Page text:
Lucky (Hopeless/Sub City Records)
By: Alex Steininger
One of the most politically centered bands out there today, Fifteen has been speaking their minds openly for more than a decade. Pop-punk with a burning rock 'n' roll appetite, Fifteen, led by the lyrics and voice of Jeff Ott, are poised to change the world one step at a time. And on LUCKY, named after Richard "Lucky Dog" Gargano, their former bass player who killed himself after becoming addicted to amphetamines, the band is at the top of their game. The CD is even released on Sub City Records, an imprint off of Hopeless Records that is donating 5% of the retail price from every CD sold to the charity of the band's choice. Fifteen's selection is a benefit for Judi Bari and the Earth First! Redwood Summer Project who are currently fighting the FBI and Oakland police in court after Judi Bari was severely injured in a car bombing. For more information please visit http://www.monitor.net/~bari/.
"Family Values" tackles underpaid workers while "My Congressman" blasts the government for not allowing people to purchase clean needles for their drug additions. "My congressman says I can't give my brother a clean syringe, if he should get AIDS and die it's just too bad," displays the potency of their music. But to further that effect, and speaking from experience, Jeff offers up the following three steps to anyone who might "find yourself in the position of having to share a needle with another person":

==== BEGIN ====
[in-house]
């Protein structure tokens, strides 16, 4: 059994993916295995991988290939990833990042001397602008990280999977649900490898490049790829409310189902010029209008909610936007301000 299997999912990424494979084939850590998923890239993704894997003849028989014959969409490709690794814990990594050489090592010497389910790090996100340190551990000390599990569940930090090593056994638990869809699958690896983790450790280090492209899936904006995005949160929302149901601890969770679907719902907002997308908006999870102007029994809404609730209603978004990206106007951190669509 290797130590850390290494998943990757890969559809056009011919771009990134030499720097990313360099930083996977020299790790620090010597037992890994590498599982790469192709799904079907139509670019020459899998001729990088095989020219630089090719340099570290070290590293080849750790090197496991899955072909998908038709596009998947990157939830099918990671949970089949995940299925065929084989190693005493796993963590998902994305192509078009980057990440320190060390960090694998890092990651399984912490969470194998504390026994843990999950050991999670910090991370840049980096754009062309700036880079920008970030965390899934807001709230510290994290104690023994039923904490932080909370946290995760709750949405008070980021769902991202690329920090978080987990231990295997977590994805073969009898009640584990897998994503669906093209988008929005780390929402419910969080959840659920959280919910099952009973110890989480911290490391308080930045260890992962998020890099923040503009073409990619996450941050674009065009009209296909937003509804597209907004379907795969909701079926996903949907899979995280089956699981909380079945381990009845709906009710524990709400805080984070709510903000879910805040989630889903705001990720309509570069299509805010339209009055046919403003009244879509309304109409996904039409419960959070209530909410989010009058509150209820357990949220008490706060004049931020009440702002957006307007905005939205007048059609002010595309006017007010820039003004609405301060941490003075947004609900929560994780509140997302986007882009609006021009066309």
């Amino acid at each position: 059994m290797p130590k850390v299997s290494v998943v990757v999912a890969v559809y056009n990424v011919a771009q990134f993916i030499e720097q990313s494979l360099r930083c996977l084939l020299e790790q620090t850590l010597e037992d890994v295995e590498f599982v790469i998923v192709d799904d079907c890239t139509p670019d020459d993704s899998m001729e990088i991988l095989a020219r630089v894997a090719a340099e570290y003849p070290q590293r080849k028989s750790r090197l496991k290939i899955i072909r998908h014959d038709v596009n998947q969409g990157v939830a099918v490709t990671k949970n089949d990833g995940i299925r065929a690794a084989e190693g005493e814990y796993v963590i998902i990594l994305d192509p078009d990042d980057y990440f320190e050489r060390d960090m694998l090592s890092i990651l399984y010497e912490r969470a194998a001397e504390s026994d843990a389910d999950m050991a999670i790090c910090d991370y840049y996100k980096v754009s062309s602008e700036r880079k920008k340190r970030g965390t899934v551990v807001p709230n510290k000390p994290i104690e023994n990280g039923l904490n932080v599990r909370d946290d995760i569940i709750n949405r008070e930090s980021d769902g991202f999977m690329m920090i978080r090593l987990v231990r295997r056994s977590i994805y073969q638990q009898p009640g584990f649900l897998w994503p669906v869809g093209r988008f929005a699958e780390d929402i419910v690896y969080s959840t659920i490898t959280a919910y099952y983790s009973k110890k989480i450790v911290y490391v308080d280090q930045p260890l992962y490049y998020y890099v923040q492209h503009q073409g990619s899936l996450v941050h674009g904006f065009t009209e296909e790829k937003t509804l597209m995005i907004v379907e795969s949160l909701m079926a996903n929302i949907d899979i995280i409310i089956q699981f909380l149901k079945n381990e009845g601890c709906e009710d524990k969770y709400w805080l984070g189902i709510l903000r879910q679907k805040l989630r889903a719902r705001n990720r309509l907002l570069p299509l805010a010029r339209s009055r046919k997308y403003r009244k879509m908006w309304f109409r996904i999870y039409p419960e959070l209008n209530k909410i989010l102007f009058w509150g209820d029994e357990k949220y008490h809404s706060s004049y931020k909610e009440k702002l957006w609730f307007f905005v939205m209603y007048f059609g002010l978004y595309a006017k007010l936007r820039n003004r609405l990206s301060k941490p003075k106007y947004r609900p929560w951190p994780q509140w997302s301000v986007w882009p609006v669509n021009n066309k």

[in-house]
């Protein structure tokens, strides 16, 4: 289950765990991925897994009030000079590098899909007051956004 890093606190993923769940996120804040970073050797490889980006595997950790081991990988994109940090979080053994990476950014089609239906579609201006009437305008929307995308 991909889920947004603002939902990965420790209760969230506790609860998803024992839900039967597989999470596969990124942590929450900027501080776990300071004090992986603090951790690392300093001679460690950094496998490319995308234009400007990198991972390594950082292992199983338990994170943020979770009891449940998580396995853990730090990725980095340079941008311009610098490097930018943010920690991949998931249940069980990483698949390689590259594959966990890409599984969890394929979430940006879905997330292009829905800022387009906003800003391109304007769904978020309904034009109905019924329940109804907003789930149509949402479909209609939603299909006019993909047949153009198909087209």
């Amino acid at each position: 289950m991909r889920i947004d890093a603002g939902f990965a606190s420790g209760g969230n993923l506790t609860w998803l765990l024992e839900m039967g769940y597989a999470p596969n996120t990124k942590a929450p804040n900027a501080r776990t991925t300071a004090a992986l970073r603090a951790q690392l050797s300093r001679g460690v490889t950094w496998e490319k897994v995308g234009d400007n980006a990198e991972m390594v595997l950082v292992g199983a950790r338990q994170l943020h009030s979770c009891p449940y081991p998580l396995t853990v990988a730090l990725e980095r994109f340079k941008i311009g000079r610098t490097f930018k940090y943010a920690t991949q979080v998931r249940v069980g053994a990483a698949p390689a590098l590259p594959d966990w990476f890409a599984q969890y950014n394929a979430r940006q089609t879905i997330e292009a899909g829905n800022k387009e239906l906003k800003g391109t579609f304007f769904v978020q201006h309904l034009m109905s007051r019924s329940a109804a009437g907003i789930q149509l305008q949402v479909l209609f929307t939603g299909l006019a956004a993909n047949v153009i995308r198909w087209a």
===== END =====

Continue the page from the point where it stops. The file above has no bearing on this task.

1. Suck water up to the top of the needle and squirt it out.
2. Suck bleach up to the top of the needle and squirt it out.
3. Suck water up to the top of the needle and squirt it out.
But, taking some time out from political issues, the band offers hope on "Lucky," an ode to their former bass player. An emo number with heavy punk chords, Jeff recalls the time he got the call that Richard was dead. "Hey kid," he offers, "I hope you know sometimes life is gonna suck. Hey kid, I hope you know sometimes everything is gonna be fucked up. Hey kid, I hope you know the only way around your problems is straight through them. Nothing is insurmountable, nothing is undoable, nothing is unbeatable, nothing is impossible."
With as much energy and self-empowerment that goes into each song, most bands would wear out at this pace. But Fifteen just keeps going. "Welcome To Berkeley" tackles people's problems, society's downfalls, and everyone's method of escaping. "War On Drugs" spits in the face of the government, blasting them for oppressing their own people, and only giving rich Americans a fair shake. The disc even ends with "When The Hell Is He Going To Fucking Shut Up Already?", which is a five minute speech from Jeff explaining what this CD, Sub City, and the Earth First! Redwood Summer Project is all about.
Highly political and powerful, if you want a musical explosion, this is for you. Nothing stands in the band's way as they plow down everything in our society that is wrong and call a spade a spade. Not afraid to speak their mind, and never pulling punches, they let it rip on Fourteen burning numbers; I'll give the album a B+.